MRC Transition Support Award: The NET-PDD study - defining the roles of NEuroinflammation and Tau aggregation in Parkinson's Disease Dementia

Lead Research Organisation: University of Cambridge
Department Name: Clinical Neurosciences


Parkinson's disease (PD) causes problems with movement and walking, but half of patients also develop dementia within the first 10 years after diagnosis. This is very difficult to treat and has a major impact on quality of life and care needs. The goal of my fellowship is investigate early biological changes that predict and drive dementia in PD. We already know that abnormal protein deposits (alpha-synuclein and tau) are found in the brain in PD at post-mortem and seem to be linked to dementia, but precisely how they cause dementia is unclear. I am exploring the theory that small clumps of these proteins form early in the disease and cause inflammation in the brain which leads to an earlier dementia. Protein clumps may also leak out of the brain into the blood and activate the body's immune system - which can further drive brain inflammation.
To investigate this, I am measuring inflammation and protein deposits in the brain in PD patients using PET scans, as well as measuring immune markers and protein clumps in the fluid that bathes the brain and spinal cord (cerebrospinal fluid), and in the blood. In order to determine whether these processes predict and drive dementia, I am studying newly-diagnosed PD patients who have not yet developed dementia, and comparing a group at high dementia risk with a group at low dementia risk (with risk determined by thinking and genetic tests), and a group of healthy volunteers ('controls') of similar age.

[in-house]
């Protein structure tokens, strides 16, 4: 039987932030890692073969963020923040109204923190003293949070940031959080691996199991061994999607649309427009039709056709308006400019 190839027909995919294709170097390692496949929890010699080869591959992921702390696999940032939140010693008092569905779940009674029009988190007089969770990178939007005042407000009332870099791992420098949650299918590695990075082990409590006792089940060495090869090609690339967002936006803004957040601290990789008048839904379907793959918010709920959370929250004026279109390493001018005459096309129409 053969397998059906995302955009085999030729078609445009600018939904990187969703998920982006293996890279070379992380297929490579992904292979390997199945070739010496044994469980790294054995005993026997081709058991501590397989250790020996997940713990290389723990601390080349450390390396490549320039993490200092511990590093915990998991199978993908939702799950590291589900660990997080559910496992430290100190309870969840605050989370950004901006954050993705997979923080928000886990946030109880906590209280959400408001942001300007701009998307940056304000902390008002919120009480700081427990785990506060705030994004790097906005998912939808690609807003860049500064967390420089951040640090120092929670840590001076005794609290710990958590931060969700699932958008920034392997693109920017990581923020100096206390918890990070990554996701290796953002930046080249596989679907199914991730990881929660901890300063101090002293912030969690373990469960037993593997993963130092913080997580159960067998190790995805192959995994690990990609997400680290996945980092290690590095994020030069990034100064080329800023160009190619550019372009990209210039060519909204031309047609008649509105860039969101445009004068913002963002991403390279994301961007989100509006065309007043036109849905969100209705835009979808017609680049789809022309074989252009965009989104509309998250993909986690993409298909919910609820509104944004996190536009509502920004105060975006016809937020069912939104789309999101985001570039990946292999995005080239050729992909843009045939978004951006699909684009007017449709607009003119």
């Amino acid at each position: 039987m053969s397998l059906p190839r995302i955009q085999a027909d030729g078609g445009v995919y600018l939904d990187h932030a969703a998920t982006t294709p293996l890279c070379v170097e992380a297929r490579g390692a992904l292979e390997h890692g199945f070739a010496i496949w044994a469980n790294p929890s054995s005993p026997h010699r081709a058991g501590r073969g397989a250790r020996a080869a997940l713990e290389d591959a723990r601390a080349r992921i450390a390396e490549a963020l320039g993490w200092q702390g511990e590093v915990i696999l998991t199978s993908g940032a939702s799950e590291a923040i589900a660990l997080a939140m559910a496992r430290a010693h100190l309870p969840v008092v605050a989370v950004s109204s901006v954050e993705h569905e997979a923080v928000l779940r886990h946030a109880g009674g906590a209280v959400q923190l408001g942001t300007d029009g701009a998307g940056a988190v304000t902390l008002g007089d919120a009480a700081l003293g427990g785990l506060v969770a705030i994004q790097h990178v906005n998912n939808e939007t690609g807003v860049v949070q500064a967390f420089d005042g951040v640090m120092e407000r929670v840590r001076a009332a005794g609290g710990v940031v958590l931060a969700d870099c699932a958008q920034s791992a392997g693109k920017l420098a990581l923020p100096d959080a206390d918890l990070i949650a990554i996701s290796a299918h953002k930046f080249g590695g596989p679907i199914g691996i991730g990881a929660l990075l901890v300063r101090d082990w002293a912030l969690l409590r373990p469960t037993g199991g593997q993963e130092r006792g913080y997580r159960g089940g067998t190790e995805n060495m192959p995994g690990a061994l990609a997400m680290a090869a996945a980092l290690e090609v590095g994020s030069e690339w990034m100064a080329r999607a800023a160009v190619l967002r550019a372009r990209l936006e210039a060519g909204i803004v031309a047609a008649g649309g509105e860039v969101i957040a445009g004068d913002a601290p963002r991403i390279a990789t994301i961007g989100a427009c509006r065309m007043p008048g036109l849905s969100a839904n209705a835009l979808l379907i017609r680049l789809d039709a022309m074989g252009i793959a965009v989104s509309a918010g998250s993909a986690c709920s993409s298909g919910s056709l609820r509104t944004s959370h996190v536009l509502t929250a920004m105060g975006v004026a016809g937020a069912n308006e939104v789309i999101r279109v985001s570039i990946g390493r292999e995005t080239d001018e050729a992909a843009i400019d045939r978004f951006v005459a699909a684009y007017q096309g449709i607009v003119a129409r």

40 patients (20 high risk, 20 low risk) and 40 controls have been recruited as planned. PET scanning has shown that there is more inflammation in certain brain regions in PD patients at higher dementia risk, and that inflammation and deposition of tau protein is linked across the brain in high risk cases. I have also found evidence of activation of immune cells in the blood in PD, particularly in those at high dementia risk. Furthermore, my results show more infiltration of immune cells from blood into the cerebrospinal fluid in PD compared to controls. I have also been working in collaboration with my colleagues in Chemistry to develop new techniques to visualise very small protein clumps in fluid samples. We have found differences in the composition of these small protein clumps in blood samples from PD patients compared to controls, and shown that similar-sized protein clumps extracted from PD brain samples cause inflammation when mixed with immune cells in the lab.
A critical part of my project involves following study participants over time with repeated assessments at 18 months and 3 years to look at whether early markers of immune activation and protein clumping predict memory decline and dementia, and to see how these markers change alongside changes in thinking and memory. However, my study has encountered delays due to technical problems with PET scanning, availability of certain test kits, and the COVID pandemic and so I will not be able to complete the 3 year assessments by the end of my fellowship. During the delays, I have set up other studies to help answer my research question, including a clinical trial to test whether an immunosuppressant drug azathioprine) has any impact on the progression of early PD.